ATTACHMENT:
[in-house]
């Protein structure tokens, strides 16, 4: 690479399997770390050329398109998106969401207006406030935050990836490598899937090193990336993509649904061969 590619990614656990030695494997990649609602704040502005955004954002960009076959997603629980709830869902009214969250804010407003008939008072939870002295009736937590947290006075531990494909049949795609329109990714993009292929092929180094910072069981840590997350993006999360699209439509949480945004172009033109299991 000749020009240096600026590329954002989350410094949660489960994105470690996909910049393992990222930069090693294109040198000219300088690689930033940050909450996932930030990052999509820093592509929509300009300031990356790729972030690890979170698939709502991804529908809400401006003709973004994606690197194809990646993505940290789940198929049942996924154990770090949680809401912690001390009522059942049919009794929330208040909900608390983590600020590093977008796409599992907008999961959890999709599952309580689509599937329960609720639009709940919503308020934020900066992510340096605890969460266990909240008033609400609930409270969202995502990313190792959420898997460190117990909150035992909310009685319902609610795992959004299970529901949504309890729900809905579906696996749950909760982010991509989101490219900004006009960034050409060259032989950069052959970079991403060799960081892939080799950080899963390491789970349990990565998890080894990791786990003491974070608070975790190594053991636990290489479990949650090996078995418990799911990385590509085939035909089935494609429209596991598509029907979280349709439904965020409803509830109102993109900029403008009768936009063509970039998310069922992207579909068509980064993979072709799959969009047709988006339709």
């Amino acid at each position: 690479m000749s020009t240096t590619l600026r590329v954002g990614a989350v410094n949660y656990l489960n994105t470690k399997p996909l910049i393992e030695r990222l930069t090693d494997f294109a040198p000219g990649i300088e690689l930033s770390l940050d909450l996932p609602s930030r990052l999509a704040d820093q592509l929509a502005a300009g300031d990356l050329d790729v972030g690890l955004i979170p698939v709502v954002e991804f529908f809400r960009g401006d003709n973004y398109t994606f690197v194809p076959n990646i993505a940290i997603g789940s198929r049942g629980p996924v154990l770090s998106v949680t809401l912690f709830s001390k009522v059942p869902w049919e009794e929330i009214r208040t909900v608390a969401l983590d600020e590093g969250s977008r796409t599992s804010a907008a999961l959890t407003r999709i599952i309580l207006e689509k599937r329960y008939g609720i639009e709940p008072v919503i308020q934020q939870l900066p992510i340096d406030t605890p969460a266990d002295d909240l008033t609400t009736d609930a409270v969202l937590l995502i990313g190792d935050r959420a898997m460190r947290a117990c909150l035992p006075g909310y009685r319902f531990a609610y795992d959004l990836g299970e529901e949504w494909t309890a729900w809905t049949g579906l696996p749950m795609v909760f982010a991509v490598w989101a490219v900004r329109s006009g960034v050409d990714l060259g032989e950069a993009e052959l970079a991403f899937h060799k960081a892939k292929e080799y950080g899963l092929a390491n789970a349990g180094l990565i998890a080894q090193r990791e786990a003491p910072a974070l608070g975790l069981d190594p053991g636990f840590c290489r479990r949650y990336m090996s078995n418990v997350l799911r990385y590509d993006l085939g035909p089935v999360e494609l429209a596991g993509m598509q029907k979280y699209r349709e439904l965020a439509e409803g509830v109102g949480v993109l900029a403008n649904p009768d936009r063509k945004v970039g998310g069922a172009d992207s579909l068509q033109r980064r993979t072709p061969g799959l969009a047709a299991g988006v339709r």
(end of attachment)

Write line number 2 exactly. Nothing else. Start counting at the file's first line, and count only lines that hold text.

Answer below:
């Protein structure tokens, strides 16, 4: 690479399997770390050329398109998106969401207006406030935050990836490598899937090193990336993509649904061969 590619990614656990030695494997990649609602704040502005955004954002960009076959997603629980709830869902009214969250804010407003008939008072939870002295009736937590947290006075531990494909049949795609329109990714993009292929092929180094910072069981840590997350993006999360699209439509949480945004172009033109299991 000749020009240096600026590329954002989350410094949660489960994105470690996909910049393992990222930069090693294109040198000219300088690689930033940050909450996932930030990052999509820093592509929509300009300031990356790729972030690890979170698939709502991804529908809400401006003709973004994606690197194809990646993505940290789940198929049942996924154990770090949680809401912690001390009522059942049919009794929330208040909900608390983590600020590093977008796409599992907008999961959890999709599952309580689509599937329960609720639009709940919503308020934020900066992510340096605890969460266990909240008033609400609930409270969202995502990313190792959420898997460190117990909150035992909310009685319902609610795992959004299970529901949504309890729900809905579906696996749950909760982010991509989101490219900004006009960034050409060259032989950069052959970079991403060799960081892939080799950080899963390491789970349990990565998890080894990791786990003491974070608070975790190594053991636990290489479990949650090996078995418990799911990385590509085939035909089935494609429209596991598509029907979280349709439904965020409803509830109102993109900029403008009768936009063509970039998310069922992207579909068509980064993979072709799959969009047709988006339709």